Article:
The perception of categorizing marijuana as a bad drug is long overdue, and the government should legalize it. Out of the most commonly used drugs in the world, marijuana is relatively harmless. Therefore, it is important for the federal government to reevaluate the issue of marijuana again and consider its legalization (Morgan 224).

If the government compares statistics on deaths caused by the use of drugs, it would be surprised to discover that marijuana smoking does not even appear on the list of drugs studied. In contrast, tobacco kills 340,000-395,000 people a year, and alcohol kills roughly up to 125,000 or more annually. Harder drugs, such as Heroine, Cocaine and Methamphetamines lead another 18,000- 32,000 people to death per year (Morgan 237).

However, there are examples of numerous irresponsible marijuana consumers who have harmed themselves or others while being under the influence. Unlike other drugs and substances occasionally abused by people, there are no known fatalities from the consumption of marijuana (Caulkins 128).

Marijuana is safe when used responsibly. These two reasons should convince the federal government on the need to legalize the use and selling of marijuana in the United States of America. Although marijuana can have negative results if person abuses it, plenty of worse things are progressing in the society, and the government is less concerned about their economic implications (Morgan 242).

One of the most important things to remember is that there are always dangers involved in being under the influence of any substance. However, it is important for the federal government to give a legal permit for trading and use of marijuana in the United States of America (Caulkins 131). As long as responsibility is raised among users, there is no harm in partaking cannabis.

Conclusion

Marijuana is one of the commonly used drugs in the United States of America that the federal government has unsuccessfully tried to eliminate. Studies have demonstrated that marijuana has health care, social, and economic benefits, which are lacking in some of the drugs currently legalized in the country.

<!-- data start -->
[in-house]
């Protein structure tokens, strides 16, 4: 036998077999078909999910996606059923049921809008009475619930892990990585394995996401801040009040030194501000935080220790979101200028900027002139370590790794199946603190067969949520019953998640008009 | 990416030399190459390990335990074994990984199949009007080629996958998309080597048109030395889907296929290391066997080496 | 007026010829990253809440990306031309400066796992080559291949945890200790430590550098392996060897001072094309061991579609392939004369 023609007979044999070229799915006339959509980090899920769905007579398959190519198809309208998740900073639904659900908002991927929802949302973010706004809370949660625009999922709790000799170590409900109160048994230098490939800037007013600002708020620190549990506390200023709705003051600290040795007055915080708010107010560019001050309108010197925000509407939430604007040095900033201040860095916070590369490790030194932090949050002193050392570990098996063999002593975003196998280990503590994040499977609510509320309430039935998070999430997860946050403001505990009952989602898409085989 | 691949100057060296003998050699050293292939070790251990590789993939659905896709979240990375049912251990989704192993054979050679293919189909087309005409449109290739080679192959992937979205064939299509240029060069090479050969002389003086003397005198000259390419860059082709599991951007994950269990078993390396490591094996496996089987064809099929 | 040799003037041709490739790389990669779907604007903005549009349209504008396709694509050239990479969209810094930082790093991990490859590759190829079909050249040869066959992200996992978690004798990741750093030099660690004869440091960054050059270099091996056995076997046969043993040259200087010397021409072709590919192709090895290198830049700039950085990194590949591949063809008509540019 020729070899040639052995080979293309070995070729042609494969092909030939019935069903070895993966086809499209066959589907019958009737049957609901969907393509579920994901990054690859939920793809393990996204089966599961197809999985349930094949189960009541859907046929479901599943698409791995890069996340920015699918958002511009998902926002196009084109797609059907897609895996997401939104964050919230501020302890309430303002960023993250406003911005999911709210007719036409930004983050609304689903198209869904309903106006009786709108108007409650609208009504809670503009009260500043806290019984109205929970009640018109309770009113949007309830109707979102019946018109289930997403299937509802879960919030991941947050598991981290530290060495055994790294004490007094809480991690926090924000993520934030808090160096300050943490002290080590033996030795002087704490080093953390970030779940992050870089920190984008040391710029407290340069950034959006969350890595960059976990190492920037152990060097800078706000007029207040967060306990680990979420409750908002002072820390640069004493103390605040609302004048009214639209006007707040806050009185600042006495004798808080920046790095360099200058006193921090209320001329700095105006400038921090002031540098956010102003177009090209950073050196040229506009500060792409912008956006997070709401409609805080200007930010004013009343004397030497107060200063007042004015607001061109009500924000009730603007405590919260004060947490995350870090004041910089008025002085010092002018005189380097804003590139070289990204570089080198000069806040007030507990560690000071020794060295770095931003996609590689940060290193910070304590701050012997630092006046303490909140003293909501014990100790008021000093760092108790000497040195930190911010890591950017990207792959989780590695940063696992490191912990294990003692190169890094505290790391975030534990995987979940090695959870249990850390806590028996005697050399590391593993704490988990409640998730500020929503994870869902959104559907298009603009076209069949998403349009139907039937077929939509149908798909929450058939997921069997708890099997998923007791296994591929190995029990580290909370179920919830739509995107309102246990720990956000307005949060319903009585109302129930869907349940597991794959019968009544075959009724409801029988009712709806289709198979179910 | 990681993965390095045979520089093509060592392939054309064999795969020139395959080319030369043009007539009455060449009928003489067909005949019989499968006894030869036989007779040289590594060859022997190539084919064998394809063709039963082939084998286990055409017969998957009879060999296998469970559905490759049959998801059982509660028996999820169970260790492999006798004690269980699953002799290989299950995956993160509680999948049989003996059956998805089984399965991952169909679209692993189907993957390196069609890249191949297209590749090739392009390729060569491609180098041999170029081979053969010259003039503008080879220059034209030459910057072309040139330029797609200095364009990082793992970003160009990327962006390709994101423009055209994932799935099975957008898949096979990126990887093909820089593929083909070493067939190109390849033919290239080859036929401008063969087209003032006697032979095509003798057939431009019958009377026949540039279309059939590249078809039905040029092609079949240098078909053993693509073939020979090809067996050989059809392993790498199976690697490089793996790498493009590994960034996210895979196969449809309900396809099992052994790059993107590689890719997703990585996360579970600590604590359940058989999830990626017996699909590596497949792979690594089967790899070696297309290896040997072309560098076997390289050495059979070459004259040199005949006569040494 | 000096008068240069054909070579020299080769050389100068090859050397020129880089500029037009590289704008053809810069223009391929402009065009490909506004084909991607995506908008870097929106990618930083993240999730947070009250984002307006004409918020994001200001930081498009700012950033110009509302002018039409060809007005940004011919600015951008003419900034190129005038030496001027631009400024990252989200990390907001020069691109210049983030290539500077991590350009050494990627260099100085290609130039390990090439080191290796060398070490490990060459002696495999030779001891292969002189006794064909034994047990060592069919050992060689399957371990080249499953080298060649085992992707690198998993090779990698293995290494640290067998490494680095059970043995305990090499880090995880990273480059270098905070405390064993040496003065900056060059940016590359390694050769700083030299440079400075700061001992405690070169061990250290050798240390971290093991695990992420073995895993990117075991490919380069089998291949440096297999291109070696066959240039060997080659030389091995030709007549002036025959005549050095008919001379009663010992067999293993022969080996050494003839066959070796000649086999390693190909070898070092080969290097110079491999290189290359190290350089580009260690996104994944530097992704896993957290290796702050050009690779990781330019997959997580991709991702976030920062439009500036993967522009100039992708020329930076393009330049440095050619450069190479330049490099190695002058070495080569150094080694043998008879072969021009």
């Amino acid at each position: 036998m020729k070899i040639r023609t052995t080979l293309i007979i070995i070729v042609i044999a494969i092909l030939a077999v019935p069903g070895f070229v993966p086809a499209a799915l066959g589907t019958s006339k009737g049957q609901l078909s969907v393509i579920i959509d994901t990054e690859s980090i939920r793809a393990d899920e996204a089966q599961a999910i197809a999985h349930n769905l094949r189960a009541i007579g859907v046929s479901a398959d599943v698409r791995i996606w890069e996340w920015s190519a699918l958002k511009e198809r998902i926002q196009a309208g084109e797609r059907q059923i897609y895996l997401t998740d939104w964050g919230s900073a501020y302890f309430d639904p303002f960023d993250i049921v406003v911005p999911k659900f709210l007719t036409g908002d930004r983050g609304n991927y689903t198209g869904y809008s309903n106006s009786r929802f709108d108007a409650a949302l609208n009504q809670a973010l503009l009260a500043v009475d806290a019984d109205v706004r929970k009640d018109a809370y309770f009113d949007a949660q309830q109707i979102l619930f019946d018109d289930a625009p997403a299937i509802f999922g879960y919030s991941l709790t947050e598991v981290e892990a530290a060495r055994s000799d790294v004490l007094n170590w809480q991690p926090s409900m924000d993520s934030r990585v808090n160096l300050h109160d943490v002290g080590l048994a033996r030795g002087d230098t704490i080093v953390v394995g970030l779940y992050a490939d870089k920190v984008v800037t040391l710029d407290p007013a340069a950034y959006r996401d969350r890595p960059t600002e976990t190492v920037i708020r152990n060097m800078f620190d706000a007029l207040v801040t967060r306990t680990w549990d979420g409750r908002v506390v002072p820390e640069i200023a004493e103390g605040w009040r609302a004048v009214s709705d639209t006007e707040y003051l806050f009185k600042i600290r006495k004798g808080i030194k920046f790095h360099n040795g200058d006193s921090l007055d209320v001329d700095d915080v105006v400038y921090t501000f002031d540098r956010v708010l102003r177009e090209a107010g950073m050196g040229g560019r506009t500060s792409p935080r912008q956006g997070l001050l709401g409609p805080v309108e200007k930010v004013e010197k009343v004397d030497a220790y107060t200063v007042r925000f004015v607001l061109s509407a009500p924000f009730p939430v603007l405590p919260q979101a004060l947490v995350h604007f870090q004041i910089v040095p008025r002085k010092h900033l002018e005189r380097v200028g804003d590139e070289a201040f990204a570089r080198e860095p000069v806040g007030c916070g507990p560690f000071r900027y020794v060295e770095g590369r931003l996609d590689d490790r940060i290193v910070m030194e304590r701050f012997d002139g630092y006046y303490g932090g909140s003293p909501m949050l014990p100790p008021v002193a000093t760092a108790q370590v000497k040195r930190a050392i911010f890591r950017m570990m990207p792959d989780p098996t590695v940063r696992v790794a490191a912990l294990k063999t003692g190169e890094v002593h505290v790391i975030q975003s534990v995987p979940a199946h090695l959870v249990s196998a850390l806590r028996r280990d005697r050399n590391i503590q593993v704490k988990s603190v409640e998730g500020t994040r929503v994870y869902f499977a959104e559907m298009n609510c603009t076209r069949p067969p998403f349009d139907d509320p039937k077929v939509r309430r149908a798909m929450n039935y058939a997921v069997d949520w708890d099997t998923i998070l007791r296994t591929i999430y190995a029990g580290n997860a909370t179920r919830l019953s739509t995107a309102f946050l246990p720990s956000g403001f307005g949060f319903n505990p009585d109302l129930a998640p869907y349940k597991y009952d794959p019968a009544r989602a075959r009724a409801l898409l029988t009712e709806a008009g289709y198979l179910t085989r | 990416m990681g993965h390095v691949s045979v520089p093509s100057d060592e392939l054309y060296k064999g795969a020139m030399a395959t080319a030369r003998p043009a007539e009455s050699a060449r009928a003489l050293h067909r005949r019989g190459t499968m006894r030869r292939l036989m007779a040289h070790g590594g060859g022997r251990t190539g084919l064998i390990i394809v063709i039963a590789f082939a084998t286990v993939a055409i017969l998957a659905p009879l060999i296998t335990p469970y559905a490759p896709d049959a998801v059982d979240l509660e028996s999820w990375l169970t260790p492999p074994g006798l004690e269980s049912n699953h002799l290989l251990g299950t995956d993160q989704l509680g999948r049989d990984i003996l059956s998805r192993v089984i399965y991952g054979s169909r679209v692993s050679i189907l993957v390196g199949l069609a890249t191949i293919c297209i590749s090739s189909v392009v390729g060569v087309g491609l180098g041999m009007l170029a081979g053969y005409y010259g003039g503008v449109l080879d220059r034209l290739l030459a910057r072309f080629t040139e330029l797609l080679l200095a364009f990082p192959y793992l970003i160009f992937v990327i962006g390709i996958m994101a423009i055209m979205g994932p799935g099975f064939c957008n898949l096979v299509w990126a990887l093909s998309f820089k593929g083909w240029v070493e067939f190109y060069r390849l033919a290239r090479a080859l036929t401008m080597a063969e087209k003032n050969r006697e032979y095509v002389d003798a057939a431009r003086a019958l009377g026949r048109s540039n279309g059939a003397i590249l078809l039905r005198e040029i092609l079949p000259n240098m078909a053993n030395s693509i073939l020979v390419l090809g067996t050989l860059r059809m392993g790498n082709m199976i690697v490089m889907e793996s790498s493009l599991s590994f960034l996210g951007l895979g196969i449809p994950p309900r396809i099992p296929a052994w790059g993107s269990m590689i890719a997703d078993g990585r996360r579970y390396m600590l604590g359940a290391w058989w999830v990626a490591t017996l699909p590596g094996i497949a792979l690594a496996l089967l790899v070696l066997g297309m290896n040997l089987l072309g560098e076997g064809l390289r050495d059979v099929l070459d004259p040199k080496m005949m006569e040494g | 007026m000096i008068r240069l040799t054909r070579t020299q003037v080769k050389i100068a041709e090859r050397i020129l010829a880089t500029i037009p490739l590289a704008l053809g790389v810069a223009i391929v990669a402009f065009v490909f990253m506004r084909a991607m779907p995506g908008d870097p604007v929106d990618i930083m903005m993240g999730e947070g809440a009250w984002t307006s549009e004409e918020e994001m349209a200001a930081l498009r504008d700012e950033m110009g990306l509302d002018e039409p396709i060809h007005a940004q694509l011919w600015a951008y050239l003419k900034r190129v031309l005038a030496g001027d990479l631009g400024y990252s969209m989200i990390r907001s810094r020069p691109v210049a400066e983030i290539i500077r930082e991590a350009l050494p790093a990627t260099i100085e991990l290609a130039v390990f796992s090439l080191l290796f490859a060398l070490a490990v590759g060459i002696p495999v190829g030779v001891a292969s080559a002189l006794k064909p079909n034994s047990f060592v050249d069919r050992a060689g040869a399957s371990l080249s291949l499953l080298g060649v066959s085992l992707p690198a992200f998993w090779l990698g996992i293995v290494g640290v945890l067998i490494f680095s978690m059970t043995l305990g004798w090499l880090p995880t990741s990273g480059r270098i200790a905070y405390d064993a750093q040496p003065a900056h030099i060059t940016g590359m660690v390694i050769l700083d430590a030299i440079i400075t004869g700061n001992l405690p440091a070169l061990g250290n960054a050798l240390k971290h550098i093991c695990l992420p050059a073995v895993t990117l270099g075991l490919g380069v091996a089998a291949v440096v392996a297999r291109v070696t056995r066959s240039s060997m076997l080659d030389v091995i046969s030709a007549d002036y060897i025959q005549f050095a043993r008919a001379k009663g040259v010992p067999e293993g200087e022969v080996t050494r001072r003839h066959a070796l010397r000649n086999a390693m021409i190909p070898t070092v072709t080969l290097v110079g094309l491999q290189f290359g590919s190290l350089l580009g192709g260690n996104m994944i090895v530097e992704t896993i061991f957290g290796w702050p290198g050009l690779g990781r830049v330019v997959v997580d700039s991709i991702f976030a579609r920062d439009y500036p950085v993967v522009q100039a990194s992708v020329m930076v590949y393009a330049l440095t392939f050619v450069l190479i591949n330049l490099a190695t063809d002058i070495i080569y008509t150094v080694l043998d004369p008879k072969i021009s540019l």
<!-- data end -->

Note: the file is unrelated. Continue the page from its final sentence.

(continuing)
Although cannabis sativa has long been considered as a criminal subject in the United States, there have been numerous attempts in the recent past to legalize the drug. Supporters of the legalization of marijuana have urged the federal government to use the states of Colorado and Washington, as reference points in the request to legalize marijuana.

The economies of these two states have benefited a lot from the legalization of this substance. The federal government should legalize marijuana because of its immense economic value, medical benefits, and its less harmful side effects compared to other legalized drugs such as alcohol. The perception of categorizing marijuana as a bad drug is long overdue, and the government should legalize it.

Works Cited

Caulkins, Jonathan. Marijuana Legalization: What Everyone Needs to Know. New York:

Cengage Learning, 2012. Print.

Earleywine, Mitch. Pot Politics: Marijuana and the Costs of Prohibition. California:

Cambridge University Press, 2006. Print.

Gerber, Rudolph. Legalizing Marijuana: Drug Policy Reform and Prohibition Politics.

New York: Greenwood Publishing Group, 2004. Print.

Morgan, Kayla. Legalizing Marijuana. New York: ABDO, 2010. Print.

Turnlund, Erica. Benefits of Legalizing Marijuana. New York: GRIN Verlag, 2011.Print.

Van, Christine. Marijuana. Detroit: Green Haven, 2007. Print.